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RGU art school degree show has virtual visitors flocking in

By Alan Beresford

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MORE than 5000 visitors have logged in to Gray’s School of Art’s Digital Degree Show, Onwards since it's launch on July 9.

The online show has drawn interest from across the world, with visitors from as far afield as Malaysia, Brazil, Kenya, Panama, Russia, Columbia and Serbia.

Over 150 designers and artists are showcasing their work at this year’s exhibition across a range of mediums including Painting, Contemporary Art Practice, 3D Design, Communication Design, Fashion and Textiles and Photography.

Highlights from this year’s 10-day event include interactive Q & A sessions, music events and an online exclusive fashion show which goes live this coming Sunday, July 18 at 3pm.

Head of Gray’s School of Art, Libby Curtis, said: “We really didn’t think we would be doing a second Digital Degree Show 15 months on from the first Covid lockdown, however both our staff and students, and the creative partnership we have with design agency, Design and Code, have risen to the challenge and the success of this year’s digital degree show is a testament to all their hard work.

“Our graduates have had to be adaptive and flexible; they have created home studios, developed new ways of working, re-inventing through the imposed limitations, and in doing so, have shown their determination to succeed and achieve. The sustained personal and professional resilience demonstrated by our students during this difficult time has been, and is, truly outstanding.

“Onwards, the title of our show this year, speaks to the optimism, resilience and continued professionalism that our students exhibit through their work. I am delighted with the success of this year’s event and that we are able to showcase our student’s work to a global online audience.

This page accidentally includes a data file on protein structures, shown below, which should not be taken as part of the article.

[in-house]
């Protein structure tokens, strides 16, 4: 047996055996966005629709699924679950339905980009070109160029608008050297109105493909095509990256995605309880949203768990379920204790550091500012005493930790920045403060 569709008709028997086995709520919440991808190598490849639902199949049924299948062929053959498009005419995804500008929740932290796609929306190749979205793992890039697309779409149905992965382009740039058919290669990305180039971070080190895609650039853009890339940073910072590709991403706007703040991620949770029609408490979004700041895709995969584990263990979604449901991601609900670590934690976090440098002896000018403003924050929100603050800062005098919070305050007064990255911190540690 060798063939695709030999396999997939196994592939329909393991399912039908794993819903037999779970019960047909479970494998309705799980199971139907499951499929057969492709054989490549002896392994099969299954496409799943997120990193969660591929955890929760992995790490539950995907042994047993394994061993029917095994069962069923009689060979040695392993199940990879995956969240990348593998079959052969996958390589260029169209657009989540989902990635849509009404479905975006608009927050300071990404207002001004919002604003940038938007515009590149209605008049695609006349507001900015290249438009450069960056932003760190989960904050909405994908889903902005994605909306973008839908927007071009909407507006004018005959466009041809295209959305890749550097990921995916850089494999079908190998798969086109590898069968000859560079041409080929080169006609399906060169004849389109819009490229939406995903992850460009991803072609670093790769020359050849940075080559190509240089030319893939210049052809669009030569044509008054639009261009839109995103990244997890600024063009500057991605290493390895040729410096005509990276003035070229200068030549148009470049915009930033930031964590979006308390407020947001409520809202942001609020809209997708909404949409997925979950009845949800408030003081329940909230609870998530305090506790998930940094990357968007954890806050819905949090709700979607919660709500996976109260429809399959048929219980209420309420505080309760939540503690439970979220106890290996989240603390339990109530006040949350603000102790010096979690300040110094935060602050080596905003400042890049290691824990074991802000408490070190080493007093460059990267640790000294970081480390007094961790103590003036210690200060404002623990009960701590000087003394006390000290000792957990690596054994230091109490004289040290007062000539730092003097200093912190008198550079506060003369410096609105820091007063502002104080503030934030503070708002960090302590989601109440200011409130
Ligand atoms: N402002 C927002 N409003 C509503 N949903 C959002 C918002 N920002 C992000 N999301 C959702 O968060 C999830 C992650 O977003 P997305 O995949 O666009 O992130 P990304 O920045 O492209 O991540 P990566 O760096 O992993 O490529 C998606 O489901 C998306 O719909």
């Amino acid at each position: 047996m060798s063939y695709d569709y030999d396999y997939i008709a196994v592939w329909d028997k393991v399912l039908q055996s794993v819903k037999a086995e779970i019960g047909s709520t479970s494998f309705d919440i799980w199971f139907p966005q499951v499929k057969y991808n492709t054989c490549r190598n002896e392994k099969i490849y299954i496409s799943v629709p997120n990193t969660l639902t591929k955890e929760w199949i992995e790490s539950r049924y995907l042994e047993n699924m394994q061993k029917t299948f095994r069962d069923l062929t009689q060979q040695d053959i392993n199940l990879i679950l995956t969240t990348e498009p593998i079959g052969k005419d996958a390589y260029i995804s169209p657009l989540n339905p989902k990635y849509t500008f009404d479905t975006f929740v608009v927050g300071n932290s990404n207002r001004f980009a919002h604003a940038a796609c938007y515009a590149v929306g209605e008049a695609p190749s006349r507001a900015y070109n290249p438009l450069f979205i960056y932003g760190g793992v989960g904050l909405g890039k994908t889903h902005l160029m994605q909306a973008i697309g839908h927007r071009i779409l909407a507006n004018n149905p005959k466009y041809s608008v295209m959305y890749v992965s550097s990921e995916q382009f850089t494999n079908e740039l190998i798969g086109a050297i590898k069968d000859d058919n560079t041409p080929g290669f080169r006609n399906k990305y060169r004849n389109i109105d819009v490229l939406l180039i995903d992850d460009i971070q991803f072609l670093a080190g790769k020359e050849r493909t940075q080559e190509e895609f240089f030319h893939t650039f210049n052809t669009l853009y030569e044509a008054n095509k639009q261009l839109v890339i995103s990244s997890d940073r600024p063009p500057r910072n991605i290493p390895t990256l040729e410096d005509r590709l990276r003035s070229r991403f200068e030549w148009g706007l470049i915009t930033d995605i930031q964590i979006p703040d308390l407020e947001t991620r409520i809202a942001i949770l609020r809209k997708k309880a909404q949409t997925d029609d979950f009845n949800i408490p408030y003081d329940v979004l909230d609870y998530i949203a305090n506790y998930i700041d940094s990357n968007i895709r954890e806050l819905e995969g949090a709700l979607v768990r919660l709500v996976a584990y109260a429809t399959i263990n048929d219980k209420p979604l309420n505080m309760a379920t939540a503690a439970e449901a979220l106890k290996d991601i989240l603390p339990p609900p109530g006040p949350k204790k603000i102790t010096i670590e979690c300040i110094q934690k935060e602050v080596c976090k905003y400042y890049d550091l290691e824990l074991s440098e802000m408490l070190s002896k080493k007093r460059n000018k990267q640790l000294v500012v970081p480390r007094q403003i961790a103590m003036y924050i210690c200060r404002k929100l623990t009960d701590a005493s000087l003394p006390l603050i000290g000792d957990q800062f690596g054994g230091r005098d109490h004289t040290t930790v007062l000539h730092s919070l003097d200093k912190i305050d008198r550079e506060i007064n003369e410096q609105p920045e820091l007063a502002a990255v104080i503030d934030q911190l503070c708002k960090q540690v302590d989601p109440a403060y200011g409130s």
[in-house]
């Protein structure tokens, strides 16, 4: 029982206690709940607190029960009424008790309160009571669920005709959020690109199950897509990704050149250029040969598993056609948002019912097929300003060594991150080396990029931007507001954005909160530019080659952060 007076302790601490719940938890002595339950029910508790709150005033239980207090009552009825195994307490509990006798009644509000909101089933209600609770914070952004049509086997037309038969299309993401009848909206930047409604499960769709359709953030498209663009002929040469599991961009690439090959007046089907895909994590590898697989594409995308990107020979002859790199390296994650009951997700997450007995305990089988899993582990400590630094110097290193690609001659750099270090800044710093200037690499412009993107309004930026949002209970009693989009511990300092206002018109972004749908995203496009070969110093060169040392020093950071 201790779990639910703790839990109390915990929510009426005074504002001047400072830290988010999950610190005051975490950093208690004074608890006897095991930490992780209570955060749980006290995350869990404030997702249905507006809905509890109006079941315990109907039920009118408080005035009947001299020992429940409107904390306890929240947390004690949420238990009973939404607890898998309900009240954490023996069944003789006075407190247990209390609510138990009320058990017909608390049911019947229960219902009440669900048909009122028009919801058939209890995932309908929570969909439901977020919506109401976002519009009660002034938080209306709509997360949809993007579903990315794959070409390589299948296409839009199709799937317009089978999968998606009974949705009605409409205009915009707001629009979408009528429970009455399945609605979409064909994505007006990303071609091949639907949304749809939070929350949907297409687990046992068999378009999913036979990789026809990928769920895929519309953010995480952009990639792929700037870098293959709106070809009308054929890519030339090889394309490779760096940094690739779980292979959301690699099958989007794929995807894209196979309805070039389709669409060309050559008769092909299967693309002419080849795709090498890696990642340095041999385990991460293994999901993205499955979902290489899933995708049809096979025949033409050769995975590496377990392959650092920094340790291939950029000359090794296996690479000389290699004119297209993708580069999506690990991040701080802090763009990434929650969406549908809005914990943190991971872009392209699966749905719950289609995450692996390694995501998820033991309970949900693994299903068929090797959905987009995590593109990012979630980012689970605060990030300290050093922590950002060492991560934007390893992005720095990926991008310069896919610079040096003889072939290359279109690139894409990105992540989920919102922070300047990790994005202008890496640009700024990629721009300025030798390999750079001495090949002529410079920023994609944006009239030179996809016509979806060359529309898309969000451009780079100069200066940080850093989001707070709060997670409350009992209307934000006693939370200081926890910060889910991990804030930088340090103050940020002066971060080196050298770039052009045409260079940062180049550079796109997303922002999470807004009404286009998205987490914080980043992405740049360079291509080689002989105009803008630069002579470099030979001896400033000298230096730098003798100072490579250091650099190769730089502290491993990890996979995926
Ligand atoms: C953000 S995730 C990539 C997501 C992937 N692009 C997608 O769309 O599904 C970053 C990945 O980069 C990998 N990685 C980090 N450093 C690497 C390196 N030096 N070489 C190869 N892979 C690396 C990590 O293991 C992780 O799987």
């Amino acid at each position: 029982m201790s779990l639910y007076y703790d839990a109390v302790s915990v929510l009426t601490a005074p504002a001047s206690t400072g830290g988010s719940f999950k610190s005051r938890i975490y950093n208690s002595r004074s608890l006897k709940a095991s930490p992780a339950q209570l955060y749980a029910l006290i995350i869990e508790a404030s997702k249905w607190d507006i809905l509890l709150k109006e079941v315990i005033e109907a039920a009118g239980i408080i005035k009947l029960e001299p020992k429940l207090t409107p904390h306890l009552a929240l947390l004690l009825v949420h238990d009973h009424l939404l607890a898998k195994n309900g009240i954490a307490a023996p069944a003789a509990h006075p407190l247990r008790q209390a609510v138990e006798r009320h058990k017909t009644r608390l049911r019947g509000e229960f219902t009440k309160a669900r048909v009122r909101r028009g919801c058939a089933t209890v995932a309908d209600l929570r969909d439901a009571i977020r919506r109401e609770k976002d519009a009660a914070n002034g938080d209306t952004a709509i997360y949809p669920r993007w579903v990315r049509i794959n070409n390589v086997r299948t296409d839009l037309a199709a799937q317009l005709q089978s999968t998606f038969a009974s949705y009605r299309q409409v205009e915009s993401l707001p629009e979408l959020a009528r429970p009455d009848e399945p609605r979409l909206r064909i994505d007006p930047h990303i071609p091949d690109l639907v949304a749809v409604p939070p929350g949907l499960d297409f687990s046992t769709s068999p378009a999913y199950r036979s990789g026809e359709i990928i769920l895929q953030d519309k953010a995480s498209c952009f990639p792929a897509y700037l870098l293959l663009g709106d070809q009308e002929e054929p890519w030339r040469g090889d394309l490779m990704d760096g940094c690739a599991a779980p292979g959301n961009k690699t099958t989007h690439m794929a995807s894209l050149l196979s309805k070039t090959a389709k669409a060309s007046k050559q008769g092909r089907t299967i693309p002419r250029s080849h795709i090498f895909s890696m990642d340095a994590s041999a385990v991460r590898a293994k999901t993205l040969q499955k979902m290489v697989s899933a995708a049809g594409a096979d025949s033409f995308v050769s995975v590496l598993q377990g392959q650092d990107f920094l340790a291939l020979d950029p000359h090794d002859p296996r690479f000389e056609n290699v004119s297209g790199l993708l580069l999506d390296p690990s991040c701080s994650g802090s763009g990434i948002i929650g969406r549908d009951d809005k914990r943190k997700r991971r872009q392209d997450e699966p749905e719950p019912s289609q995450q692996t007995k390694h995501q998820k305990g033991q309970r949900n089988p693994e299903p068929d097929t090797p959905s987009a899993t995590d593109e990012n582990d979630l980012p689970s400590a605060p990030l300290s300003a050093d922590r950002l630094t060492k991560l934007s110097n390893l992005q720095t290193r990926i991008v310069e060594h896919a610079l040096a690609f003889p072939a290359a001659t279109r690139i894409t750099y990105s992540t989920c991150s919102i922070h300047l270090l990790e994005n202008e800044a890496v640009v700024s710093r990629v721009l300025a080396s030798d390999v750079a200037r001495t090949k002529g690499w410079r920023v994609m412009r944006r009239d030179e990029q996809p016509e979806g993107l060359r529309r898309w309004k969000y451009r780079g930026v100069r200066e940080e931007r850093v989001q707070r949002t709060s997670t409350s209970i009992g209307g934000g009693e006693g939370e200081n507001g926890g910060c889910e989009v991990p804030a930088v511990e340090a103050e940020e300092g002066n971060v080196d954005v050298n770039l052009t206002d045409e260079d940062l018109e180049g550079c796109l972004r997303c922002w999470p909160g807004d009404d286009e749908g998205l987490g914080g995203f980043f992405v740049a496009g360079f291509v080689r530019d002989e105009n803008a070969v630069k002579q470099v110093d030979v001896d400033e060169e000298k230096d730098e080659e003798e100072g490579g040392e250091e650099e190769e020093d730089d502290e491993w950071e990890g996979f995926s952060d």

One of the students exhibiting, is 21-year-old Painting graduate, Scarlet Keiller from Forres, whose project, Lost in Translation, teleports her audience to a post-apocalyptic world, where Earth’s civilisation has collapsed and humans are extinct.

Scarlet says the pandemic greatly influenced her work: “Last year, when the studios closed and we had to work from home, I found it liberating and the quality of my work skyrocketed from there.

"This year, I chose to create work exclusively in a digital format as this was accessible for me to do from home. If it weren't for Covid I'm not sure I would have made this kind of work.

“The mural I painted in my studio space felt like a natural extension of the themes I was exploring – invading an otherwise pristine environment and disrupting it – but if I had been in the studio all year with no restrictions, I imagine I would have gone in a very different direction.”

Another Painting graduate at this year’s show, is Faye Woods from the West Coast. Faye had to adapt to a new way of working.

She explained: “Covid forced me to work from home in my mum’s utility room. My studio mates were quickly replaced by a freezer and tumble drier.

"I had to work on a smaller scale and adapt to no longer using copious amount of turps in my work! Despite this, the tutors have been the most supportive and caring people I’ve ever met in education and the course has constantly challenged me into striving for more in my work.”

Expanding on last year’s success, the digital degree show has been updated and further developed with new additions for the best user experience. Visitors can engage with work in a traditional 2D format through new search options, allowing them to explore students work by courses and themes with audio descriptions and visual images from all the artists.

There is also the option to go on an immersive journey and to explore the show through a series of 3D virtual spaces.

The show is free to view and can be accessed via graysdegree.show until July 19.

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